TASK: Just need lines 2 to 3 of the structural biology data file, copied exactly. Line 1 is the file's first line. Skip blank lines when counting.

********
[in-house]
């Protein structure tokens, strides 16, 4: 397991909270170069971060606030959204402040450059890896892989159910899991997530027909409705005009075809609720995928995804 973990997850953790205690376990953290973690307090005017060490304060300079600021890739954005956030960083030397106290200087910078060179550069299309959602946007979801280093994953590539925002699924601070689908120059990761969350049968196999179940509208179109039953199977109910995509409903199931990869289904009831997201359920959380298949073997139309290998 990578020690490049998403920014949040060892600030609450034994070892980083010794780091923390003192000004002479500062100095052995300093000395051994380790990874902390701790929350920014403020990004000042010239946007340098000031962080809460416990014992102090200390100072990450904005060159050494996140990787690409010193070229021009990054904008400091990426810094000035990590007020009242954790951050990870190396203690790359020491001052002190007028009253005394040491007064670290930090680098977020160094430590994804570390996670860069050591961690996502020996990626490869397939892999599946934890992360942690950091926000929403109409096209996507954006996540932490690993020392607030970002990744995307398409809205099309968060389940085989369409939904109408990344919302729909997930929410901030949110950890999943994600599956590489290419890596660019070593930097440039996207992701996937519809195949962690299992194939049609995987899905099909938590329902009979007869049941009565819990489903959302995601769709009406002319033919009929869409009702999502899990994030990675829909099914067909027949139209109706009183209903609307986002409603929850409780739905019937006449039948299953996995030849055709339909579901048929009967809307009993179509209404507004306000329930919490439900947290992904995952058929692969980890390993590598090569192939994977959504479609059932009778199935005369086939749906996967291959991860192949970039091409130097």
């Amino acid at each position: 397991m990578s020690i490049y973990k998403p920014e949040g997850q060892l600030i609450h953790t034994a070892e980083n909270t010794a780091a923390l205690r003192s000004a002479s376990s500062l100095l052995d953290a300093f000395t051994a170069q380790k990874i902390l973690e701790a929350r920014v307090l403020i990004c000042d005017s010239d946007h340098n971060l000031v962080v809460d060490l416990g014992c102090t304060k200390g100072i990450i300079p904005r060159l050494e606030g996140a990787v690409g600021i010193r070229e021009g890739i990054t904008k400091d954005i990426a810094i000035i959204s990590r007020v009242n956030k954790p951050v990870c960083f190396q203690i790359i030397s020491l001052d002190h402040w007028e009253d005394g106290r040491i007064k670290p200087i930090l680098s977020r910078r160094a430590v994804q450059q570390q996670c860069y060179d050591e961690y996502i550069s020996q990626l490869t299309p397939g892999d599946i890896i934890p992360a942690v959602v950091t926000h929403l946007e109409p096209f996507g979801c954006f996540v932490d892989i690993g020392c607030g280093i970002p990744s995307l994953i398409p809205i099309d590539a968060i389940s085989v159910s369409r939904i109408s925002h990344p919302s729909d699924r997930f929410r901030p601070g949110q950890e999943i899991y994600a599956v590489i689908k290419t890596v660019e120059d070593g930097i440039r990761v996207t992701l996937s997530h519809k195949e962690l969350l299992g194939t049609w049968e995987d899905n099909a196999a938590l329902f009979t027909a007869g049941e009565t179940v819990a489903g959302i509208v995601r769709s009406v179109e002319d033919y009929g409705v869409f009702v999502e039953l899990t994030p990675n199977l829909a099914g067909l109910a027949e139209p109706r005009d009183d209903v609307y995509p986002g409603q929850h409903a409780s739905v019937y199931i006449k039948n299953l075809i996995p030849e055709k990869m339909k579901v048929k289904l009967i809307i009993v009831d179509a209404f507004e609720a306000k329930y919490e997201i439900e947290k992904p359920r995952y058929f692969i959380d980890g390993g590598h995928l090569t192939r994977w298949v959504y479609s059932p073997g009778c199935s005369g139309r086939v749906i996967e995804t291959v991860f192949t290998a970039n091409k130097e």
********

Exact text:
């Protein structure tokens, strides 16, 4: 397991909270170069971060606030959204402040450059890896892989159910899991997530027909409705005009075809609720995928995804 973990997850953790205690376990953290973690307090005017060490304060300079600021890739954005956030960083030397106290200087910078060179550069299309959602946007979801280093994953590539925002699924601070689908120059990761969350049968196999179940509208179109039953199977109910995509409903199931990869289904009831997201359920959380298949073997139309290998 990578020690490049998403920014949040060892600030609450034994070892980083010794780091923390003192000004002479500062100095052995300093000395051994380790990874902390701790929350920014403020990004000042010239946007340098000031962080809460416990014992102090200390100072990450904005060159050494996140990787690409010193070229021009990054904008400091990426810094000035990590007020009242954790951050990870190396203690790359020491001052002190007028009253005394040491007064670290930090680098977020160094430590994804570390996670860069050591961690996502020996990626490869397939892999599946934890992360942690950091926000929403109409096209996507954006996540932490690993020392607030970002990744995307398409809205099309968060389940085989369409939904109408990344919302729909997930929410901030949110950890999943994600599956590489290419890596660019070593930097440039996207992701996937519809195949962690299992194939049609995987899905099909938590329902009979007869049941009565819990489903959302995601769709009406002319033919009929869409009702999502899990994030990675829909099914067909027949139209109706009183209903609307986002409603929850409780739905019937006449039948299953996995030849055709339909579901048929009967809307009993179509209404507004306000329930919490439900947290992904995952058929692969980890390993590598090569192939994977959504479609059932009778199935005369086939749906996967291959991860192949970039091409130097």
């Amino acid at each position: 397991m990578s020690i490049y973990k998403p920014e949040g997850q060892l600030i609450h953790t034994a070892e980083n909270t010794a780091a923390l205690r003192s000004a002479s376990s500062l100095l052995d953290a300093f000395t051994a170069q380790k990874i902390l973690e701790a929350r920014v307090l403020i990004c000042d005017s010239d946007h340098n971060l000031v962080v809460d060490l416990g014992c102090t304060k200390g100072i990450i300079p904005r060159l050494e606030g996140a990787v690409g600021i010193r070229e021009g890739i990054t904008k400091d954005i990426a810094i000035i959204s990590r007020v009242n956030k954790p951050v990870c960083f190396q203690i790359i030397s020491l001052d002190h402040w007028e009253d005394g106290r040491i007064k670290p200087i930090l680098s977020r910078r160094a430590v994804q450059q570390q996670c860069y060179d050591e961690y996502i550069s020996q990626l490869t299309p397939g892999d599946i890896i934890p992360a942690v959602v950091t926000h929403l946007e109409p096209f996507g979801c954006f996540v932490d892989i690993g020392c607030g280093i970002p990744s995307l994953i398409p809205i099309d590539a968060i389940s085989v159910s369409r939904i109408s925002h990344p919302s729909d699924r997930f929410r901030p601070g949110q950890e999943i899991y994600a599956v590489i689908k290419t890596v660019e120059d070593g930097i440039r990761v996207t992701l996937s997530h519809k195949e962690l969350l299992g194939t049609w049968e995987d899905n099909a196999a938590l329902f009979t027909a007869g049941e009565t179940v819990a489903g959302i509208v995601r769709s009406v179109e002319d033919y009929g409705v869409f009702v999502e039953l899990t994030p990675n199977l829909a099914g067909l109910a027949e139209p109706r005009d009183d209903v609307y995509p986002g409603q929850h409903a409780s739905v019937y199931i006449k039948n299953l075809i996995p030849e055709k990869m339909k579901v048929k289904l009967i809307i009993v009831d179509a209404f507004e609720a306000k329930y919490e997201i439900e947290k992904p359920r995952y058929f692969i959380d980890g390993g590598h995928l090569t192939r994977w298949v959504y479609s059932p073997g009778c199935s005369g139309r086939v749906i996967e995804t291959v991860f192949t290998a970039n091409k130097e």